Tuesday, April 24, 2012

Flashback Malware and Java : FYI Notes

I just posted an FYI set of notes over at MacDaily news to help sort out some misinformation regarding what has been occurring thanks to the Russian malware rats who write the Flashback series of malware. It may be helpful here as well.

The worst previous Mac malware infection was due to Trojan.OSX.iServices.A-C. It was a Trojan horse that was infiltrated into Warez versions of a few different Mac apps available at Torrent websites. The result was a botnet estimated to contain 10,000 Macs. That was in early 2009.

The worst estimate for the Flashback botnet (created by an estimated 19 different versions of the Flashback malware) was about 600,000 Macs. That is larger than the iServices botnet by a factor of 60.
All of the Mac malware previous to the recent few Java versions of Flashback, have been Trojan horses with infections preventable by basic safe user practices. The people who infected themselves are generally considered either to be Mac newbies or to be ‘LUSERS’ who would figure out a way to become infected if not for their account administrators.
The recent versions of Flashback have been unique in the history of Mac OS X malware because they were drive-by infections from websites that required no user interaction. The cause of this problem was two-fold:
1) Oracle don’t give a rat’s about Java and have allowed it to become the #1 source of third party security vulnerabilities for Mac users. Oracle don’t care.
2) Apple’s experiment with having Oracle provide timely updates of Java for Mac OS X has FAILed. Oracle don’t care.
My personal recommendations:
A) Don’t install Java onto Mac OS X 10.7. Most people never need it.
B) If you do install Java onto 10.7, or you run a previous version of Mac OS X, TURN JAVA OFF. This can be done in the Java Preferences app in your Utilities folder. Only turn it on again for critical uses, then turn it OFF when you’re done.
IOW: Java now sucks. Avoid Java as much as possible. 
Java is now even more dangerous than JavaScript, aka LiveScript, aka ECMAScript, aka JScript (by Microsoft), aka ActionScript (by Adobe). It is now even more dangerous than the real Adobe Flash Player plugins.
Hopefully this Java catastrophe has woken Apple up to being preemptive about Java security holes and their danger to Mac Java users. Oracle don’t care.
Ideally, Oracle will at long last allow Java to become an open source project. However, I don't see that happening in the near term as Oracle will be reaping some major bucks off Google for having ripped off Java technology for their Android OS. Oh well.

Sunday, April 15, 2012

Flashback Malware And
The Confusing Case Of
The Apple Flashback Malware Remover v1.0

[Updated 2012-04-18:
Symantec are now reporting that, according to their data collection, the Flashback botnet is down to 140, 000 Macs. That's still a vast number, but a remarkable improvement thanks to Apple's Java update and Remover.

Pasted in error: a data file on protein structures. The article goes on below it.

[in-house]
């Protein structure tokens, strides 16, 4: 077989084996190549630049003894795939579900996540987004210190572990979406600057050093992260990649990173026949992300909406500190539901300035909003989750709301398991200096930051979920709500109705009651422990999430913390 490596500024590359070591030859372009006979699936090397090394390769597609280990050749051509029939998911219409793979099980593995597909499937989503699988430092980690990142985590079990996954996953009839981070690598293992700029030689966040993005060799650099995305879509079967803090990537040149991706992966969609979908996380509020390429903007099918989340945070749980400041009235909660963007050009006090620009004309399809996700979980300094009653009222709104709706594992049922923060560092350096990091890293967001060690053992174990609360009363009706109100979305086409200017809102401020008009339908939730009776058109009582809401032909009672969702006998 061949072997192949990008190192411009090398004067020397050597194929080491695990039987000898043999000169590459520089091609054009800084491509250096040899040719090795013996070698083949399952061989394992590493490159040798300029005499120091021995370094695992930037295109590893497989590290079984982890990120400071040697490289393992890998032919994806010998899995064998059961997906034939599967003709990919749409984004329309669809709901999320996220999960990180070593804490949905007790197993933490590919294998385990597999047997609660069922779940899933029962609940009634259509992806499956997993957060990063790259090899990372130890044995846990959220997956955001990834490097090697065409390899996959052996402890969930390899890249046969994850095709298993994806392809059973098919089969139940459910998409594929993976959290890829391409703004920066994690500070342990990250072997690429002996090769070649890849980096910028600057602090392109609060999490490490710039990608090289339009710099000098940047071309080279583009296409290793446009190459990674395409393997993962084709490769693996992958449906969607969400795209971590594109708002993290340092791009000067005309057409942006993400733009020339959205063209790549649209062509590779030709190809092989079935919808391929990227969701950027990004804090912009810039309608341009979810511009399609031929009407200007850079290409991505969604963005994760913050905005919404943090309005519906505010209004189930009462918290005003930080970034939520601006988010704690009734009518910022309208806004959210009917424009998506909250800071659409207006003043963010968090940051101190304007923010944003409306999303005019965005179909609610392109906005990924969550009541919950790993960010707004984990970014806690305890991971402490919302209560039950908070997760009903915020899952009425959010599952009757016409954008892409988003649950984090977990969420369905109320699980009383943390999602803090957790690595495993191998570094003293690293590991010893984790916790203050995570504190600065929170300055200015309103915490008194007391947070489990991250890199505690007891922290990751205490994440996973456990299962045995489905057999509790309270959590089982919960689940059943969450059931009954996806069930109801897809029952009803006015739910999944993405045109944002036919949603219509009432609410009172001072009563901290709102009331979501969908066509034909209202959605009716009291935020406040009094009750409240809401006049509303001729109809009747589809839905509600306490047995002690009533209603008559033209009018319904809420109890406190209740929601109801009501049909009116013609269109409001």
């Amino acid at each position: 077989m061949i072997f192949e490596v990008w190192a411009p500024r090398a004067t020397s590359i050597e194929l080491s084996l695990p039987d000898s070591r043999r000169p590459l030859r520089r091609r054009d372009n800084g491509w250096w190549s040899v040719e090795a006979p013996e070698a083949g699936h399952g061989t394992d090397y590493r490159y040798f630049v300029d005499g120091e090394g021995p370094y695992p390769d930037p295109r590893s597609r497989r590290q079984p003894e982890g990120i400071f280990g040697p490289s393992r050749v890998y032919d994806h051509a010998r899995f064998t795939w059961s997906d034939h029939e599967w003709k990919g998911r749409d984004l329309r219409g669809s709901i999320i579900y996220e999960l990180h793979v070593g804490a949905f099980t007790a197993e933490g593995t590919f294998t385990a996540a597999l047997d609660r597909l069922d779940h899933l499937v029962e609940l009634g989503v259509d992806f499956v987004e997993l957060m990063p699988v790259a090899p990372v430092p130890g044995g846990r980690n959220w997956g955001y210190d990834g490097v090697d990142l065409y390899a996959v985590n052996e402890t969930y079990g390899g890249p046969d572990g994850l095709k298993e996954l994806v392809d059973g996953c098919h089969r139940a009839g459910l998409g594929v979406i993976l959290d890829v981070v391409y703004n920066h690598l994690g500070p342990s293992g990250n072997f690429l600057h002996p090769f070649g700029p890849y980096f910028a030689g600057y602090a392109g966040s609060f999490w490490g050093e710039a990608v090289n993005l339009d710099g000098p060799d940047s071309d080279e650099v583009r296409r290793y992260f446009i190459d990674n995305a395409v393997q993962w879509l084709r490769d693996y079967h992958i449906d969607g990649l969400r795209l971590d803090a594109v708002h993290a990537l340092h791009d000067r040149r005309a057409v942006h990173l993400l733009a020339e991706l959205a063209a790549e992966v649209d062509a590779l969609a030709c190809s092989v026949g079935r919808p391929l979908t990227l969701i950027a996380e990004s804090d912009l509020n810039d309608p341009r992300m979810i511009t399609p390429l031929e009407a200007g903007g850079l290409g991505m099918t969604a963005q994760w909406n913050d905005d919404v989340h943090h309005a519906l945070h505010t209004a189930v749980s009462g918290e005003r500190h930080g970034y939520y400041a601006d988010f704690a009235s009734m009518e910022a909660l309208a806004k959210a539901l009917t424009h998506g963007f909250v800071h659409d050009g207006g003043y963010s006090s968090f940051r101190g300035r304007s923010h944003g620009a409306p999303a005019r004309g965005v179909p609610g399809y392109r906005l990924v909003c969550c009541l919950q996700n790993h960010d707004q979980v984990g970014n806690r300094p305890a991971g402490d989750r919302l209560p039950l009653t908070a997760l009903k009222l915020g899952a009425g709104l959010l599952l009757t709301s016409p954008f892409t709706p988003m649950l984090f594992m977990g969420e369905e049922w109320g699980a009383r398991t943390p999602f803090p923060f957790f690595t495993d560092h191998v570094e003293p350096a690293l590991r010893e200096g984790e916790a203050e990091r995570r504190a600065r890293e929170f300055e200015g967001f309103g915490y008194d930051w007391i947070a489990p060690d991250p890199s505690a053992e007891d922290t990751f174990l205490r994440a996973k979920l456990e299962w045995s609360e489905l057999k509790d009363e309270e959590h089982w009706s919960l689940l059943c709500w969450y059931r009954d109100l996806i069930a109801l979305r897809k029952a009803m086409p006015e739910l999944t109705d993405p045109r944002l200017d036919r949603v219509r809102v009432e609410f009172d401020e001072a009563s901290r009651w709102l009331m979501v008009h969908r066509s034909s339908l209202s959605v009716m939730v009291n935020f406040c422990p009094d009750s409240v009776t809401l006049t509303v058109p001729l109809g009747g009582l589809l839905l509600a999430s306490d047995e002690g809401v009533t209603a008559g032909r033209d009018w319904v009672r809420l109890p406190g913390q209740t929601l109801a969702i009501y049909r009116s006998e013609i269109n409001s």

Also new: 
My net friend Al Varnell, who performs a great deal of vigilant work with ClamXav and the ClamAV project, has provided me with new information and insight reflected below. Of greatest interest is the fact that the Flashback malware series has been specifically aimed at Intel CPU Macs only. PPC Macs are immune.]

Apple has provided a separate tool for Mac OS X 10.7 users (only) for the removal of most versions of the Flashback malware. It is entitled (despite odd journalist claims to the contrary) the 'Flashback Malware Remover.' Apple also call it their 'Flashback malware removal tool.' The Software Update system in 10.7 is offering the tool to those who have no installed Java. Optionally, you can manually download it from Apple's Downloads site:


Here is Apple's description of the Flashback malware removal tool:
About Flashback malware removal tool 
This update removes the most common variants of the Flashback malware. This update contains the same malware removal tool as Java for OS X 2012-003.If the Flashback malware is found, a dialog will be presented notifying the user that malware was removed. 
In some cases, the Flashback malware removal tool may need to restart your computer in order to completely remove the Flashback malware. 
This update is recommended for all OS X Lion users without Java installed.
Why does the description say 'without' Java installed? Because there have been quite a few versions of the Flashback malware that did not involve Java. Mac users who do not have Java installed (which is the default starting with Mac OS X 10.7) would never have been offered Java for OS X 2012-003 via Software update and therefore would never have run Flashback Malware Remover on their Macs via that update. Rather than leaving those users out in the cold, Apple have provided the Remover as a standalone installer application.

NOTE: The Remover only runs on Mac OS 10.7. I checked.

What is confusing about the Remover is that Apple have NOT provided an actual application tool. Instead Apple has provided an 'installer' package that runs within their Installer program and that is ALL that it does.